Rating: 3 out of 5 stars
Run Time: 1 hour, 33 minutes, Rated G
Directed by Kief Davidson, Daniel Junge (Open Heart)
It's a very opportune time for A LEGO Brickumentary (opening today) to be released. LEGO, undoubtedly, is looking to bask in the glory of its classic product, the interchangeable construction bricks in which it, quite literally, has built an empire with. With last year's The LEGO Movie, the company is at the height of its popularity, so it only makes sense that a glowing documentary would be required, to cement all of our love for such a nostalgic and iconic toy. And while it should serve the masses well - and because it is in truth, quite harmless - A LEGO Brickumentaryplays like an in-house corporate propaganda video, meant to encourage loyalty and increase morale among co-workers. According to it, LEGO blocks are the most important tool ever created and its uses and benefits are infinite.
To its credit, it makes a good case. The documentary is narrated by - who else? - a little LEGO man, who takes us back to the company's beginnings in Denmark over a half-a-century ago and gives us some inside intel on how the company operates. Every time this little man appears, the film centers itself, but in-between it flies in several different directions, following several different people in varying walks of life, as they show us how LEGOs have influenced their lives. Mainly though, it chronicles the many ways that LEGOs are being used all over the world, as inspirations for artists, scientists, mathematicians, and even doctors, to rid the world of all evils and to inspire us all to "play well" together.
Did you know that LEGOs are being used to treat children with autism, or that there are LEGOs in space, like real outer space? That LEGO stop-motion movies are being crowd-funded and that a LEGO art exhibit recently opened in Times Square? How about that LEGO cities, built to scale, are helping city planning commissions solve traffic and other urban issues? Did you know that there are massive LEGO conventions with nerds - not unlike Trekkies - assemble to assemble with one another, or that they've created their own LEGO short-hand language, their own LEGO-centric competitions and their own LEGO-building awards?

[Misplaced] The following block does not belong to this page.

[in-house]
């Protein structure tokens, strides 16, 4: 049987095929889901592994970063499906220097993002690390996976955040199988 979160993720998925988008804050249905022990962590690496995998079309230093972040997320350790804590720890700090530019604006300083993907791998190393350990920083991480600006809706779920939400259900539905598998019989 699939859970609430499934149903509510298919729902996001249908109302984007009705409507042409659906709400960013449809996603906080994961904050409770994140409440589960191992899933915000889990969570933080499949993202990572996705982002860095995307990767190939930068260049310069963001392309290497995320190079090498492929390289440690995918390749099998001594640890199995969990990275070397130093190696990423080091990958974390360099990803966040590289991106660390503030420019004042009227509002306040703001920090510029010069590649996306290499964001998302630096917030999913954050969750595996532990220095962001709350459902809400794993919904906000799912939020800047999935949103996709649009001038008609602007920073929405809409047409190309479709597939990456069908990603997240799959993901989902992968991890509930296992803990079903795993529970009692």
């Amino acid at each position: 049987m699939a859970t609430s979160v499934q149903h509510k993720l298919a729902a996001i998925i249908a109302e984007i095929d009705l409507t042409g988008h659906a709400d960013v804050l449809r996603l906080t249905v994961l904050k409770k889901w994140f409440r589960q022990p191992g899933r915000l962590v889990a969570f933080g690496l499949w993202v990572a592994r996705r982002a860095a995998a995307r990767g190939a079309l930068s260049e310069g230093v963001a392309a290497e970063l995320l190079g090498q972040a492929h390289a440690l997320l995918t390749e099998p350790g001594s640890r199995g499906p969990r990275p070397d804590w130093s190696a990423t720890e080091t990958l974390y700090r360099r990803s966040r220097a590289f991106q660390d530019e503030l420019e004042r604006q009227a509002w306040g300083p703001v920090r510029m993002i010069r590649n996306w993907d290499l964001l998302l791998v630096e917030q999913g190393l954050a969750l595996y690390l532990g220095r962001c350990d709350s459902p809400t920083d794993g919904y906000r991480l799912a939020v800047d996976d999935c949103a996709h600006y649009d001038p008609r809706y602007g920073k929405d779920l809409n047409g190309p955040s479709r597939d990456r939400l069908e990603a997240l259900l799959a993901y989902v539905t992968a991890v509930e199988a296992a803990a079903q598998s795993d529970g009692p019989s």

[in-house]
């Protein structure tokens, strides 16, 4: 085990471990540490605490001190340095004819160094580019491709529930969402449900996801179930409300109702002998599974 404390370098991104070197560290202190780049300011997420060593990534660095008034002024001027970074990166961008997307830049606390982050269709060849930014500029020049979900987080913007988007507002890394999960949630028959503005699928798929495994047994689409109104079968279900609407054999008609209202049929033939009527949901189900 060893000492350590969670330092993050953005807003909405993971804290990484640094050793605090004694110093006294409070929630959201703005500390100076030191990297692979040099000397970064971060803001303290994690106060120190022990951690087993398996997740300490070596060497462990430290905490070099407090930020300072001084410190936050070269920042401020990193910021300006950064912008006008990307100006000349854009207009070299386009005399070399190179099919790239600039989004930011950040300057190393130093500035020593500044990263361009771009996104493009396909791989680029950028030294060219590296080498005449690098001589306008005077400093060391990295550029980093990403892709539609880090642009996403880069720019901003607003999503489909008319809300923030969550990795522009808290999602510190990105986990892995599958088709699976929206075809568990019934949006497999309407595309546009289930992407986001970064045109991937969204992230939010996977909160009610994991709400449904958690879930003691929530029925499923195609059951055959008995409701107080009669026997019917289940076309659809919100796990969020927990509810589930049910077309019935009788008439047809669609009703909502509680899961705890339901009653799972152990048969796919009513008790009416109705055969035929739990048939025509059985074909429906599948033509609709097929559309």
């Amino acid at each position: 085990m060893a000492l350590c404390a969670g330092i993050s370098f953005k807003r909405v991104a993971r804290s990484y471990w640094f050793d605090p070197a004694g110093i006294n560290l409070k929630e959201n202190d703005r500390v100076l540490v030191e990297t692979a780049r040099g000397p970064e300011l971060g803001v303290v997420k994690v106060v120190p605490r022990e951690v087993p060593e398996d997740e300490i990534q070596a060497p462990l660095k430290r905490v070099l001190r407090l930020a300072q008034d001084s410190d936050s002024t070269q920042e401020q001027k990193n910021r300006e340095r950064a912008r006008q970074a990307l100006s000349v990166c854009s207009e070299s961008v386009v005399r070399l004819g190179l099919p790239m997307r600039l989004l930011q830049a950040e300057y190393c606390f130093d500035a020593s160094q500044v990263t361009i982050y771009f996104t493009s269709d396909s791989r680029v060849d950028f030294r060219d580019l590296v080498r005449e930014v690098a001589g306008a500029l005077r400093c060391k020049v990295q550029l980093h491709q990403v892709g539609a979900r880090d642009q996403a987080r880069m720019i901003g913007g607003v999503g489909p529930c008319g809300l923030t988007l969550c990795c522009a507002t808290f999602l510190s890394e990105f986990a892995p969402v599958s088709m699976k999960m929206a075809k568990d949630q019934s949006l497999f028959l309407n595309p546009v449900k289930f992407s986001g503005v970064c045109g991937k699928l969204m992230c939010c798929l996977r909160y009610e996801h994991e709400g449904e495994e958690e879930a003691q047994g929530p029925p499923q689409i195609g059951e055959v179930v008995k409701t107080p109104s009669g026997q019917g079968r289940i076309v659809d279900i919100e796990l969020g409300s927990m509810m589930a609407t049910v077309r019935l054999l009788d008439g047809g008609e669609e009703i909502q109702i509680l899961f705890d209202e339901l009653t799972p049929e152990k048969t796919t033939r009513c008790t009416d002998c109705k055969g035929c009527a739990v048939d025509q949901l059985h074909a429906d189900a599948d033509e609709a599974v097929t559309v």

There is no doubt that LEGOs hold a place in our global culture. This film is a celebration though, and nothing else.
Take for example, its brief mention of its "hard" financial times in the early 2000s, when the LEGO company showed profit losses for the first time. The film paints the picture of LEGOs resurgence after this brief dip, by having started to listen more to the public. Surely, LEGO may be influenced a great deal by those that use its product - maybe more than most corporations - but it doesn't even mention the real reason LEGO was able to claw its way out of debt: Licensing agreements. Yes, when Space, Castle and Town LEGOs weren't quite cutting it, LEGO whored itself out to branding, and it was a financial masterstroke. So yes, LEGO fan, you might have helped the company get back on its feet with your ideas for new projects, but it was licensing Star Wars, Harry Potter, Lord of the Rings and comic book franchises that really sent LEGO into the stratosphere.
Quibbles aside, A LEGO Brickumentary makes a point in that its toy has maintained its popularity through generations of kids and adults alike, due to the fact that it ties in with the basic human curiosity to learn, build, destroy and invent. And if you like LEGOs, like 99% of people out there, this movie will surely include some interesting tidbits of information for you that make it worth watching. But just don't look for an in-depth expose on one of the greatest corporate success stories of all time. It's OK to celebrate, but the way that this doc chooses to build itself up is a bit...square.
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